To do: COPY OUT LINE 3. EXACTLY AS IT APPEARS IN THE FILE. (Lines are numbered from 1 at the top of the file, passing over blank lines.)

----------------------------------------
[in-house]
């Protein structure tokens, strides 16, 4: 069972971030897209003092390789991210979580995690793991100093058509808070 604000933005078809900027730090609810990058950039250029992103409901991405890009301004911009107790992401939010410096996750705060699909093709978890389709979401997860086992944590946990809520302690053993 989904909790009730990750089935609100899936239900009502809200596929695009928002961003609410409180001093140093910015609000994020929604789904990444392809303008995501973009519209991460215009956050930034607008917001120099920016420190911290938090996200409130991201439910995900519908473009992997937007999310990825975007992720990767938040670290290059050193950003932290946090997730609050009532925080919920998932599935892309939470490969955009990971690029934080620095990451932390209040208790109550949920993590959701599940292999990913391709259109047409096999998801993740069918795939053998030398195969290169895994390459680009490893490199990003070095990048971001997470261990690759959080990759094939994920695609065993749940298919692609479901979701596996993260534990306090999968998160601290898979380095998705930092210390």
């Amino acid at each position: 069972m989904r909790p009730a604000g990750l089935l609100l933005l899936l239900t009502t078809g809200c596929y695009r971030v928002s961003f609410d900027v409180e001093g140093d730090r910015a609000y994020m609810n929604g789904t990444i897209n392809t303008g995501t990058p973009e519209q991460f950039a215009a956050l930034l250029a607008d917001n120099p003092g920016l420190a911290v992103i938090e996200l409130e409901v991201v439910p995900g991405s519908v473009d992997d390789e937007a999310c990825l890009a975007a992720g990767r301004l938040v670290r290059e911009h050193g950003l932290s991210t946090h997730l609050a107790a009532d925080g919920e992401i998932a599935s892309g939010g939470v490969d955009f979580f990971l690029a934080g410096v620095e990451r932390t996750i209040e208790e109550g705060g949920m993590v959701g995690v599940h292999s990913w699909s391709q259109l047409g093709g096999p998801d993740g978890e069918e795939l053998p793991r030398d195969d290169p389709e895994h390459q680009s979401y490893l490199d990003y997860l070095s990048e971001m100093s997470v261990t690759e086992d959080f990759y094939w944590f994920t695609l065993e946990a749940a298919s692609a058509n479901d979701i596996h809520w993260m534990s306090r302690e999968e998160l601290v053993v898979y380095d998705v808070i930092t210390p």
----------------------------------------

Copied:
């Amino acid at each position: 069972m989904r909790p009730a604000g990750l089935l609100l933005l899936l239900t009502t078809g809200c596929y695009r971030v928002s961003f609410d900027v409180e001093g140093d730090r910015a609000y994020m609810n929604g789904t990444i897209n392809t303008g995501t990058p973009e519209q991460f950039a215009a956050l930034l250029a607008d917001n120099p003092g920016l420190a911290v992103i938090e996200l409130e409901v991201v439910p995900g991405s519908v473009d992997d390789e937007a999310c990825l890009a975007a992720g990767r301004l938040v670290r290059e911009h050193g950003l932290s991210t946090h997730l609050a107790a009532d925080g919920e992401i998932a599935s892309g939010g939470v490969d955009f979580f990971l690029a934080g410096v620095e990451r932390t996750i209040e208790e109550g705060g949920m993590v959701g995690v599940h292999s990913w699909s391709q259109l047409g093709g096999p998801d993740g978890e069918e795939l053998p793991r030398d195969d290169p389709e895994h390459q680009s979401y490893l490199d990003y997860l070095s990048e971001m100093s997470v261990t690759e086992d959080f990759y094939w944590f994920t695609l065993e946990a749940a298919s692609a058509n479901d979701i596996h809520w993260m534990s306090r302690e999968e998160l601290v053993v898979y380095d998705v808070i930092t210390p």